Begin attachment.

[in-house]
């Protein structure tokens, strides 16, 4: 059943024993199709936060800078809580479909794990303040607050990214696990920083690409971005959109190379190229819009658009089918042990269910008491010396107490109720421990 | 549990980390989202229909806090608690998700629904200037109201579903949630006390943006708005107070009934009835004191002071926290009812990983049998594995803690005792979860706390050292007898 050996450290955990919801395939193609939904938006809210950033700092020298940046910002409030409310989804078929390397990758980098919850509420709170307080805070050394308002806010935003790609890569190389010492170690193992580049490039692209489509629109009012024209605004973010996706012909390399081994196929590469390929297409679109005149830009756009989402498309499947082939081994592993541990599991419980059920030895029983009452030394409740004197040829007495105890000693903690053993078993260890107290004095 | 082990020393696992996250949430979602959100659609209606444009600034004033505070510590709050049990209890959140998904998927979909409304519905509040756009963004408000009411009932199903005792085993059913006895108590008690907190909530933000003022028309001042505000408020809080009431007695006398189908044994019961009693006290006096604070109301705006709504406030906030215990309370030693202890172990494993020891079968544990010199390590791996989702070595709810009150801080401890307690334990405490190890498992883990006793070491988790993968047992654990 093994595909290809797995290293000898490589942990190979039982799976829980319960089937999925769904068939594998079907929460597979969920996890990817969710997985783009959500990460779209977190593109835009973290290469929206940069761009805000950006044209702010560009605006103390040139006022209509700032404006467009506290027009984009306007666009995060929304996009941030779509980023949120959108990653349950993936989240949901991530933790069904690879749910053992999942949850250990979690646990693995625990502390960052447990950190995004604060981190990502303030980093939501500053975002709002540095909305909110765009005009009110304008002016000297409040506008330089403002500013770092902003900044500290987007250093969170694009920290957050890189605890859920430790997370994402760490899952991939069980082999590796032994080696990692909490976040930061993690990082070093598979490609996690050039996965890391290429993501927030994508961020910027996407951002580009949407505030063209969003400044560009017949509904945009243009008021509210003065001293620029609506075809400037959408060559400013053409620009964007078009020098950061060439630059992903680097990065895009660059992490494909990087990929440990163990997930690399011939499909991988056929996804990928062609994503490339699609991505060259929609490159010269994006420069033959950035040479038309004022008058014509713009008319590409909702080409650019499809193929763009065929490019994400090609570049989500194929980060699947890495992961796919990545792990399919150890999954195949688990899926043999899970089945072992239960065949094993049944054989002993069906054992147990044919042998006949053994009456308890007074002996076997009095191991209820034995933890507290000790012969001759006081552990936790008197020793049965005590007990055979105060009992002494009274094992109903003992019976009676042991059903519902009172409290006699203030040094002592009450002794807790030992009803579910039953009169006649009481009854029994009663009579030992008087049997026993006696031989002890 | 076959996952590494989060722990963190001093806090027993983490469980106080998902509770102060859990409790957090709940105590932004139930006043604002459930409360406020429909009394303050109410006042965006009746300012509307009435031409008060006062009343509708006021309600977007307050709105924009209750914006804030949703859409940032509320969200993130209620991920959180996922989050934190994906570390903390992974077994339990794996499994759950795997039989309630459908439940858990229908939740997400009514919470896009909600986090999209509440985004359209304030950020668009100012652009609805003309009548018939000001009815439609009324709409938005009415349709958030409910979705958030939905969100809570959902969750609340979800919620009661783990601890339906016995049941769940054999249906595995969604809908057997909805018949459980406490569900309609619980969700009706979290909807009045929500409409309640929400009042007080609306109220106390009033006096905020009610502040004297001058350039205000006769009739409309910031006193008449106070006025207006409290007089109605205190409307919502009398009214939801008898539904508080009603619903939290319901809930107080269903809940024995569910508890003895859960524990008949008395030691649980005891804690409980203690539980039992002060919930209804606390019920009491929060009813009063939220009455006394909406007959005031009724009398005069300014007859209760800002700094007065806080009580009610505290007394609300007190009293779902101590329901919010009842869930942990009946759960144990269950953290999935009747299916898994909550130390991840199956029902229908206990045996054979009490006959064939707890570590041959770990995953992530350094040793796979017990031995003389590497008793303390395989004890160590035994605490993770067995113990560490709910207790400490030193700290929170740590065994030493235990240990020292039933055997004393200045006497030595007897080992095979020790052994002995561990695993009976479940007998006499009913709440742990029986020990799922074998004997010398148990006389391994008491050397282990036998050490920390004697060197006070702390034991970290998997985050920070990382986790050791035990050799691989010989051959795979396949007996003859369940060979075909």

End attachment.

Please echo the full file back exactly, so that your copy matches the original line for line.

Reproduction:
[in-house]
């Protein structure tokens, strides 16, 4: 059943024993199709936060800078809580479909794990303040607050990214696990920083690409971005959109190379190229819009658009089918042990269910008491010396107490109720421990 | 549990980390989202229909806090608690998700629904200037109201579903949630006390943006708005107070009934009835004191002071926290009812990983049998594995803690005792979860706390050292007898 050996450290955990919801395939193609939904938006809210950033700092020298940046910002409030409310989804078929390397990758980098919850509420709170307080805070050394308002806010935003790609890569190389010492170690193992580049490039692209489509629109009012024209605004973010996706012909390399081994196929590469390929297409679109005149830009756009989402498309499947082939081994592993541990599991419980059920030895029983009452030394409740004197040829007495105890000693903690053993078993260890107290004095 | 082990020393696992996250949430979602959100659609209606444009600034004033505070510590709050049990209890959140998904998927979909409304519905509040756009963004408000009411009932199903005792085993059913006895108590008690907190909530933000003022028309001042505000408020809080009431007695006398189908044994019961009693006290006096604070109301705006709504406030906030215990309370030693202890172990494993020891079968544990010199390590791996989702070595709810009150801080401890307690334990405490190890498992883990006793070491988790993968047992654990 093994595909290809797995290293000898490589942990190979039982799976829980319960089937999925769904068939594998079907929460597979969920996890990817969710997985783009959500990460779209977190593109835009973290290469929206940069761009805000950006044209702010560009605006103390040139006022209509700032404006467009506290027009984009306007666009995060929304996009941030779509980023949120959108990653349950993936989240949901991530933790069904690879749910053992999942949850250990979690646990693995625990502390960052447990950190995004604060981190990502303030980093939501500053975002709002540095909305909110765009005009009110304008002016000297409040506008330089403002500013770092902003900044500290987007250093969170694009920290957050890189605890859920430790997370994402760490899952991939069980082999590796032994080696990692909490976040930061993690990082070093598979490609996690050039996965890391290429993501927030994508961020910027996407951002580009949407505030063209969003400044560009017949509904945009243009008021509210003065001293620029609506075809400037959408060559400013053409620009964007078009020098950061060439630059992903680097990065895009660059992490494909990087990929440990163990997930690399011939499909991988056929996804990928062609994503490339699609991505060259929609490159010269994006420069033959950035040479038309004022008058014509713009008319590409909702080409650019499809193929763009065929490019994400090609570049989500194929980060699947890495992961796919990545792990399919150890999954195949688990899926043999899970089945072992239960065949094993049944054989002993069906054992147990044919042998006949053994009456308890007074002996076997009095191991209820034995933890507290000790012969001759006081552990936790008197020793049965005590007990055979105060009992002494009274094992109903003992019976009676042991059903519902009172409290006699203030040094002592009450002794807790030992009803579910039953009169006649009481009854029994009663009579030992008087049997026993006696031989002890 | 076959996952590494989060722990963190001093806090027993983490469980106080998902509770102060859990409790957090709940105590932004139930006043604002459930409360406020429909009394303050109410006042965006009746300012509307009435031409008060006062009343509708006021309600977007307050709105924009209750914006804030949703859409940032509320969200993130209620991920959180996922989050934190994906570390903390992974077994339990794996499994759950795997039989309630459908439940858990229908939740997400009514919470896009909600986090999209509440985004359209304030950020668009100012652009609805003309009548018939000001009815439609009324709409938005009415349709958030409910979705958030939905969100809570959902969750609340979800919620009661783990601890339906016995049941769940054999249906595995969604809908057997909805018949459980406490569900309609619980969700009706979290909807009045929500409409309640929400009042007080609306109220106390009033006096905020009610502040004297001058350039205000006769009739409309910031006193008449106070006025207006409290007089109605205190409307919502009398009214939801008898539904508080009603619903939290319901809930107080269903809940024995569910508890003895859960524990008949008395030691649980005891804690409980203690539980039992002060919930209804606390019920009491929060009813009063939220009455006394909406007959005031009724009398005069300014007859209760800002700094007065806080009580009610505290007394609300007190009293779902101590329901919010009842869930942990009946759960144990269950953290999935009747299916898994909550130390991840199956029902229908206990045996054979009490006959064939707890570590041959770990995953992530350094040793796979017990031995003389590497008793303390395989004890160590035994605490993770067995113990560490709910207790400490030193700290929170740590065994030493235990240990020292039933055997004393200045006497030595007897080992095979020790052994002995561990695993009976479940007998006499009913709440742990029986020990799922074998004997010398148990006389391994008491050397282990036998050490920390004697060197006070702390034991970290998997985050920070990382986790050791035990050799691989010989051959795979396949007996003859369940060979075909």